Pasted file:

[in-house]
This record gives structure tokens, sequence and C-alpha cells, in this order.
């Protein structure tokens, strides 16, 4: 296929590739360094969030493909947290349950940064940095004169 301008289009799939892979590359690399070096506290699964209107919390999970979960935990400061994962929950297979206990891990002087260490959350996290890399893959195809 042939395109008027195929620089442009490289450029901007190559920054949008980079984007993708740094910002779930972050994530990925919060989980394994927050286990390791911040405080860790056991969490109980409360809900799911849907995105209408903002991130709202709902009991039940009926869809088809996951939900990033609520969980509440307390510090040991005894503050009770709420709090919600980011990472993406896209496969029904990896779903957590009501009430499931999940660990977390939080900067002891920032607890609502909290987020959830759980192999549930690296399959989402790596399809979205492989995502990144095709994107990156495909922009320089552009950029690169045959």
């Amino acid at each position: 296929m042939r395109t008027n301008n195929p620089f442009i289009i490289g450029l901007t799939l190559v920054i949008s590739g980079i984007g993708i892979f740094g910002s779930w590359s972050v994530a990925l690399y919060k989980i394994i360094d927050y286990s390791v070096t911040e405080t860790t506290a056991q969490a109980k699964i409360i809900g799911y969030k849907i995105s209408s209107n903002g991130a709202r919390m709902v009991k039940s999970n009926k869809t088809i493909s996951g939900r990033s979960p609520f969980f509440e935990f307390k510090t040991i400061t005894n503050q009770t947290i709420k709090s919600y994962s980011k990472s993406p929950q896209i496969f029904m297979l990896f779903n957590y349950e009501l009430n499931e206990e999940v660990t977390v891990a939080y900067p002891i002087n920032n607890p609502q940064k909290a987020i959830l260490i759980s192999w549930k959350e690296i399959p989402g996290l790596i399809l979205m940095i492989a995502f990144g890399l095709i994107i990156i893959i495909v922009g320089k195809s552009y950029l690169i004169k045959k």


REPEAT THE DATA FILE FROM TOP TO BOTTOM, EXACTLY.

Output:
[in-house]
This record gives structure tokens, sequence and C-alpha cells, in this order.
């Protein structure tokens, strides 16, 4: 296929590739360094969030493909947290349950940064940095004169 301008289009799939892979590359690399070096506290699964209107919390999970979960935990400061994962929950297979206990891990002087260490959350996290890399893959195809 042939395109008027195929620089442009490289450029901007190559920054949008980079984007993708740094910002779930972050994530990925919060989980394994927050286990390791911040405080860790056991969490109980409360809900799911849907995105209408903002991130709202709902009991039940009926869809088809996951939900990033609520969980509440307390510090040991005894503050009770709420709090919600980011990472993406896209496969029904990896779903957590009501009430499931999940660990977390939080900067002891920032607890609502909290987020959830759980192999549930690296399959989402790596399809979205492989995502990144095709994107990156495909922009320089552009950029690169045959």
């Amino acid at each position: 296929m042939r395109t008027n301008n195929p620089f442009i289009i490289g450029l901007t799939l190559v920054i949008s590739g980079i984007g993708i892979f740094g910002s779930w590359s972050v994530a990925l690399y919060k989980i394994i360094d927050y286990s390791v070096t911040e405080t860790t506290a056991q969490a109980k699964i409360i809900g799911y969030k849907i995105s209408s209107n903002g991130a709202r919390m709902v009991k039940s999970n009926k869809t088809i493909s996951g939900r990033s979960p609520f969980f509440e935990f307390k510090t040991i400061t005894n503050q009770t947290i709420k709090s919600y994962s980011k990472s993406p929950q896209i496969f029904m297979l990896f779903n957590y349950e009501l009430n499931e206990e999940v660990t977390v891990a939080y900067p002891i002087n920032n607890p609502q940064k909290a987020i959830l260490i759980s192999w549930k959350e690296i399959p989402g996290l790596i399809l979205m940095i492989a995502f990144g890399l095709i994107i990156i893959i495909v922009g320089k195809s552009y950029l690169i004169k045959k």